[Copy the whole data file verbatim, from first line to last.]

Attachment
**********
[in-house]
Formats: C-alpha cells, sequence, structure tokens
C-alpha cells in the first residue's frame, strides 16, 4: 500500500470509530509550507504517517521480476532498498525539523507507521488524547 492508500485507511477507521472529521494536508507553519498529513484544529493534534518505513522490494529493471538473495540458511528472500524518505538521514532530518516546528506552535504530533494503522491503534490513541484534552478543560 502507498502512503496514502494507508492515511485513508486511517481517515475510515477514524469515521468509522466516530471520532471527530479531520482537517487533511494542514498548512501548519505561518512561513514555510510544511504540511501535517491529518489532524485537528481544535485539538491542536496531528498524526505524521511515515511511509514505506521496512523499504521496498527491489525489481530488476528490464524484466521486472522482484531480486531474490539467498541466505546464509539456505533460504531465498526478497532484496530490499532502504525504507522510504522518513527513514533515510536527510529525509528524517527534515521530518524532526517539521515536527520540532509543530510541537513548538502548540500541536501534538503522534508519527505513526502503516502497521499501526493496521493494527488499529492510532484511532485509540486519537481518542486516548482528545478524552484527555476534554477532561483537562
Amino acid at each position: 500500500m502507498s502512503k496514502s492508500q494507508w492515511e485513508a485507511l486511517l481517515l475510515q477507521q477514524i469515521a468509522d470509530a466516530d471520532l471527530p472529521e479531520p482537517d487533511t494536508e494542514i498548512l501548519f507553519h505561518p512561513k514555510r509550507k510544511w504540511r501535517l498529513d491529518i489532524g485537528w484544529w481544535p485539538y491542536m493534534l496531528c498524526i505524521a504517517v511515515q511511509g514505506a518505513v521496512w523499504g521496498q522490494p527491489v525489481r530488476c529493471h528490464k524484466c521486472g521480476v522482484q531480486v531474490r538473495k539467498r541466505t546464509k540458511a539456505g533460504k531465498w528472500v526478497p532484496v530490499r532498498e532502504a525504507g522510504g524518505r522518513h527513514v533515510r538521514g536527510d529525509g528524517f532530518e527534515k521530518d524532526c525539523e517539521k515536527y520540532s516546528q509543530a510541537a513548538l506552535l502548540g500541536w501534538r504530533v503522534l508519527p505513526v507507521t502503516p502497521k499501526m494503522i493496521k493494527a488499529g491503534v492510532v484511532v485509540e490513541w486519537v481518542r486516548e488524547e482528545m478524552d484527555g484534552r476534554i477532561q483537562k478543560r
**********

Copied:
[in-house]
Formats: C-alpha cells, sequence, structure tokens
C-alpha cells in the first residue's frame, strides 16, 4: 500500500470509530509550507504517517521480476532498498525539523507507521488524547 492508500485507511477507521472529521494536508507553519498529513484544529493534534518505513522490494529493471538473495540458511528472500524518505538521514532530518516546528506552535504530533494503522491503534490513541484534552478543560 502507498502512503496514502494507508492515511485513508486511517481517515475510515477514524469515521468509522466516530471520532471527530479531520482537517487533511494542514498548512501548519505561518512561513514555510510544511504540511501535517491529518489532524485537528481544535485539538491542536496531528498524526505524521511515515511511509514505506521496512523499504521496498527491489525489481530488476528490464524484466521486472522482484531480486531474490539467498541466505546464509539456505533460504531465498526478497532484496530490499532502504525504507522510504522518513527513514533515510536527510529525509528524517527534515521530518524532526517539521515536527520540532509543530510541537513548538502548540500541536501534538503522534508519527505513526502503516502497521499501526493496521493494527488499529492510532484511532485509540486519537481518542486516548482528545478524552484527555476534554477532561483537562
Amino acid at each position: 500500500m502507498s502512503k496514502s492508500q494507508w492515511e485513508a485507511l486511517l481517515l475510515q477507521q477514524i469515521a468509522d470509530a466516530d471520532l471527530p472529521e479531520p482537517d487533511t494536508e494542514i498548512l501548519f507553519h505561518p512561513k514555510r509550507k510544511w504540511r501535517l498529513d491529518i489532524g485537528w484544529w481544535p485539538y491542536m493534534l496531528c498524526i505524521a504517517v511515515q511511509g514505506a518505513v521496512w523499504g521496498q522490494p527491489v525489481r530488476c529493471h528490464k524484466c521486472g521480476v522482484q531480486v531474490r538473495k539467498r541466505t546464509k540458511a539456505g533460504k531465498w528472500v526478497p532484496v530490499r532498498e532502504a525504507g522510504g524518505r522518513h527513514v533515510r538521514g536527510d529525509g528524517f532530518e527534515k521530518d524532526c525539523e517539521k515536527y520540532s516546528q509543530a510541537a513548538l506552535l502548540g500541536w501534538r504530533v503522534l508519527p505513526v507507521t502503516p502497521k499501526m494503522i493496521k493494527a488499529g491503534v492510532v484511532v485509540e490513541w486519537v481518542r486516548e488524547e482528545m478524552d484527555g484534552r476534554i477532561q483537562k478543560r